• The newspaper’s ban on union-related buttons and arm bands in the workplace in support of the fired employees

  • Interrogating employees about their own and other employees’ union activities

  • Discriminating against union officials by requiring them to request permission before entering the newspaper building

  • Maintaining an overly broad rule prohibiting employees from making secret audio recordings, and

  • Failing to provide the union with necessary information about the actions taken against employees of the newspaper.

Judge John J. McCarrick ruled in favor of the Hawaii Newspaper Guild on 12 of the 13 complaints brought to trial. The judge ruled on one count that there was no effort by the company to lead employees to believe they were under surveillance, as the union alleged.

“It’s a big win,” said Wayne Cahill, administrative officer for the union, which represents about 50 employees at the Hilo-based newspaper.

Bishop, a union shop steward and former chair of the Hilo unit of the Newspaper Guild, was fired in October 2005 for insubordination after he intervened on behalf of an employee who was being taken into a meeting with management officials. McCarrick ruled, however, that Bishop was acting legally as a shop steward in attempting to ascertain whether or not the meeting would involve discipline against the employee, which would trigger the employee’s right to union representation under the Weingarten provision of the federal Labor Relations Act.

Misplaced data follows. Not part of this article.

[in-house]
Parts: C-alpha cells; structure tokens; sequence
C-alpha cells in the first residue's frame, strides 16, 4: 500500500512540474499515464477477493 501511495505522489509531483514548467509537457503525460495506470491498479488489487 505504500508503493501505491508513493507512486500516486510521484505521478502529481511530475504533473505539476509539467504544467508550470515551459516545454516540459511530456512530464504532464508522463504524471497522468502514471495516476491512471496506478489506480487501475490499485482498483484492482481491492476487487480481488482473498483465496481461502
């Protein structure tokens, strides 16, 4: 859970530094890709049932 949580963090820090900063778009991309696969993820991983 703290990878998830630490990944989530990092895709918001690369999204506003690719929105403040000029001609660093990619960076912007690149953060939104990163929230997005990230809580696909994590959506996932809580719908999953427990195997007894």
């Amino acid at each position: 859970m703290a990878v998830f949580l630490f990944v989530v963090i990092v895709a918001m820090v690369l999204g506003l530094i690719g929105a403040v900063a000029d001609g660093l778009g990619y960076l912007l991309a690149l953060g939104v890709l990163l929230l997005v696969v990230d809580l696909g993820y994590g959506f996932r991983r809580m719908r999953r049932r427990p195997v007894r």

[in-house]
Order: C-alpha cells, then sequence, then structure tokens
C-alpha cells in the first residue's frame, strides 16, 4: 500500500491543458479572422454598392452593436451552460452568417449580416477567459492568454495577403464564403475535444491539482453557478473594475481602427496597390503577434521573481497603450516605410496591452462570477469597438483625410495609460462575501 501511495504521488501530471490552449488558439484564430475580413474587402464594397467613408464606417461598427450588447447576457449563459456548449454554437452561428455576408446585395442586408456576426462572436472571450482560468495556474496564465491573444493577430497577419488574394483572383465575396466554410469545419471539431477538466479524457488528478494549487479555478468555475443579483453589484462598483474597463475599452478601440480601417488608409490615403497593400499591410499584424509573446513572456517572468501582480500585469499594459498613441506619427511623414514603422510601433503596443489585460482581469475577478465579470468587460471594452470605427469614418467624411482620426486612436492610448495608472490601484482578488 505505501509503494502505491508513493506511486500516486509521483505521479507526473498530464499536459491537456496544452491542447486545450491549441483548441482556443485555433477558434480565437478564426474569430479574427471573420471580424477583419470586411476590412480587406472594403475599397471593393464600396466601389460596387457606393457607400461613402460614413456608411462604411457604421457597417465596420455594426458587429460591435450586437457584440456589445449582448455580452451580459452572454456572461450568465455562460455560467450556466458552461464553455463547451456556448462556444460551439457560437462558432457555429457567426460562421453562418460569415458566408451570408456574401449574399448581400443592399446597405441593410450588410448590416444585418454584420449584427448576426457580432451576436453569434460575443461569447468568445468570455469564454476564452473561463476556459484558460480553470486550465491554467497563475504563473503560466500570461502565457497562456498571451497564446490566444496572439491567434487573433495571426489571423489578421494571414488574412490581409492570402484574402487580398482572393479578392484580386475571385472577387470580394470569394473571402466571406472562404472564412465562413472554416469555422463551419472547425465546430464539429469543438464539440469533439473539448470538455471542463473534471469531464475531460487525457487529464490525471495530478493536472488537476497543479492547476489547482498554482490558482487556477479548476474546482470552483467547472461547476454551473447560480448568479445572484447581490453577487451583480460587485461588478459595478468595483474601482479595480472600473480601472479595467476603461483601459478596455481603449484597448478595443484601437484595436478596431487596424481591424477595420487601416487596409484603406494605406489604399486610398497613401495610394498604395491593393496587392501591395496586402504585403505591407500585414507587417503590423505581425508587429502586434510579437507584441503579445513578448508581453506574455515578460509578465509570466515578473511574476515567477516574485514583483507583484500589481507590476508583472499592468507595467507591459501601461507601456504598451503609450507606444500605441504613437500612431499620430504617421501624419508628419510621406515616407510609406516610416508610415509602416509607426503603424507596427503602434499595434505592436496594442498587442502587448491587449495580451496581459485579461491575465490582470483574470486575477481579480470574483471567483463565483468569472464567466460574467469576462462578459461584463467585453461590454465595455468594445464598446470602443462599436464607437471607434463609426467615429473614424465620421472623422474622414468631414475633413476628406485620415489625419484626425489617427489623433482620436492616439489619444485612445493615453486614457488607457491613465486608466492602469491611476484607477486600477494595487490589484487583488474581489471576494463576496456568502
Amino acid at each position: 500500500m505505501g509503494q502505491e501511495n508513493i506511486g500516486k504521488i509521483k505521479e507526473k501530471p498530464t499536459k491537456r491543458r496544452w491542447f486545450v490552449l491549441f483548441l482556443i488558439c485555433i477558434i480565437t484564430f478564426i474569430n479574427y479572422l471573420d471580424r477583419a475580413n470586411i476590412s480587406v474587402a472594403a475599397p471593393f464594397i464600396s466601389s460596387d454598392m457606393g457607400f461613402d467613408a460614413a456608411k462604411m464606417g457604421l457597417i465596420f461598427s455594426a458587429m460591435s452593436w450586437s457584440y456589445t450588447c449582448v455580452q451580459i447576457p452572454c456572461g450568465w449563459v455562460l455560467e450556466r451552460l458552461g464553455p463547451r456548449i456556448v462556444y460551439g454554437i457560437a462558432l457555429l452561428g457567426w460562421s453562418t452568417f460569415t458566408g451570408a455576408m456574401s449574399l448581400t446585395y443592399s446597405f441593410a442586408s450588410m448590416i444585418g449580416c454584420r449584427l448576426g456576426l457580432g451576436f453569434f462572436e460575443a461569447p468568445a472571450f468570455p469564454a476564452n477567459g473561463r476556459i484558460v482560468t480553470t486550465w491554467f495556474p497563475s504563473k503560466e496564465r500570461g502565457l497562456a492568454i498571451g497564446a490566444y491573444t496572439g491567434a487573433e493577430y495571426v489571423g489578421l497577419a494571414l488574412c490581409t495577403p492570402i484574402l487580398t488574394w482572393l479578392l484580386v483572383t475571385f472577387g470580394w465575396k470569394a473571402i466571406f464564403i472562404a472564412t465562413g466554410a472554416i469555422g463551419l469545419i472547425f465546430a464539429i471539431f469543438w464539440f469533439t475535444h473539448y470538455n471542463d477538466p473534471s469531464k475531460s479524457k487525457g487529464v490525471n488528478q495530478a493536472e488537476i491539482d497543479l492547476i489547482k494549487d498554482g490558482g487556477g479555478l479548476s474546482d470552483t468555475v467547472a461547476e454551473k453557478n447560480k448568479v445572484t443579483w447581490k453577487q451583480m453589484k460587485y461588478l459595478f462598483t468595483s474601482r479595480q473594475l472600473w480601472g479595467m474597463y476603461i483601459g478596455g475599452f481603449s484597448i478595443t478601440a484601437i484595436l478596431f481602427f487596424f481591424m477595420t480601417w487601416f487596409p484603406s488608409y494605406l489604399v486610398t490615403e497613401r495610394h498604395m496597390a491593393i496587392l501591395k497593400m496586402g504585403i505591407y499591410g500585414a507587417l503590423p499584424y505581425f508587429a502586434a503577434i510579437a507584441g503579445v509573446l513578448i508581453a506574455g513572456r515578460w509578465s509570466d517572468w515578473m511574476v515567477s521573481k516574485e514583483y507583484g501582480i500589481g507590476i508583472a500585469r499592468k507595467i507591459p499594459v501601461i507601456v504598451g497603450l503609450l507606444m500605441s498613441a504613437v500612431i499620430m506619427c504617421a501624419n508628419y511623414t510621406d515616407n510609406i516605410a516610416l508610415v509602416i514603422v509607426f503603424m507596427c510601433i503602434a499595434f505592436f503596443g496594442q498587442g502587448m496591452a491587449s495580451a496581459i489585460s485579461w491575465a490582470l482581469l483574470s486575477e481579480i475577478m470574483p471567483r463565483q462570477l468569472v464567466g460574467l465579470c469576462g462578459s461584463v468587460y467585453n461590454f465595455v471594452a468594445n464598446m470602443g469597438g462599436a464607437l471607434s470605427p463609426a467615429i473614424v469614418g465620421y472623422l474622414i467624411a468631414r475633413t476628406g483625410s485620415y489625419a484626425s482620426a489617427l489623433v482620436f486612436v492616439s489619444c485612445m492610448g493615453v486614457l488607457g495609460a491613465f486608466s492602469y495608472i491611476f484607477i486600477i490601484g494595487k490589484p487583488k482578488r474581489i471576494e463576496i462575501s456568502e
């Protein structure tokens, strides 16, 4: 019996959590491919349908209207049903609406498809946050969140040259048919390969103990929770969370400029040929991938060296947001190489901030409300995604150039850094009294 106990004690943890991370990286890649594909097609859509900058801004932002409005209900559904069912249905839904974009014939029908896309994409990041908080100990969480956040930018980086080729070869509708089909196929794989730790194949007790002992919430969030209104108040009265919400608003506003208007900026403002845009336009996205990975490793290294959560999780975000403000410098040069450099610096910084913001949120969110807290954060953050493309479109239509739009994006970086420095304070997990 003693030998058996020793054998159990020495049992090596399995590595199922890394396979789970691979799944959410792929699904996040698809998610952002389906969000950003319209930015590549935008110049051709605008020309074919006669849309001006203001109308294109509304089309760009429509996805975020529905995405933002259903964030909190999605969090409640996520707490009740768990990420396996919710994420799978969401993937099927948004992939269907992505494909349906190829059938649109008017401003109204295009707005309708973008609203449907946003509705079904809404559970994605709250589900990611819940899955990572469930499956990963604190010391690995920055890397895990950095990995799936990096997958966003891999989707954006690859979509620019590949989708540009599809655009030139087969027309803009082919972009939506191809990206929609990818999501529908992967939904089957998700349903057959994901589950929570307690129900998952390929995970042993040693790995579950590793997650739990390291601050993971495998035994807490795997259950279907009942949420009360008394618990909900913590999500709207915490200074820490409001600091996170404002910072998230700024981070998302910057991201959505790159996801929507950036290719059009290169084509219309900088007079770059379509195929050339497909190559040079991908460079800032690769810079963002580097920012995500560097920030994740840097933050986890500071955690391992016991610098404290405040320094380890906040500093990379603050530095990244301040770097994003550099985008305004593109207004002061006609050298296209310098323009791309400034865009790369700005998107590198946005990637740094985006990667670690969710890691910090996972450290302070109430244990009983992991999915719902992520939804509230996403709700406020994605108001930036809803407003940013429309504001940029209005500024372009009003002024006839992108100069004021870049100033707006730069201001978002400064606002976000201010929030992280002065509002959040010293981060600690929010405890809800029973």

Smith, also a shop steward and member of the Guild’s bargaining committee, was fired in April 2006, after he secretly made an audio recording of a meeting with management because he believed the meeting was disciplinary in nature and that he would be denied union representation. Possible disciplinary action against Smith for low productivity was discussed at the meeting and he was denied a witness. When Editor David Bock learned of the secret recording, he suspended and then fired Smith. There was no company policy regarding secret audio recordings of conversations, and they are legal in Hawaii as long as one of the parties involved is aware of the recording.

The newspaper was ordered to “cease and desist” its illegal and discriminatory actions against Guild employees and their representatives, and to “make whole” employees who lost earnings and benefits due to the firings and suspensions. The newspaper was also ordered to expunge from the employees’ personnel files any record of the disciplinary actions.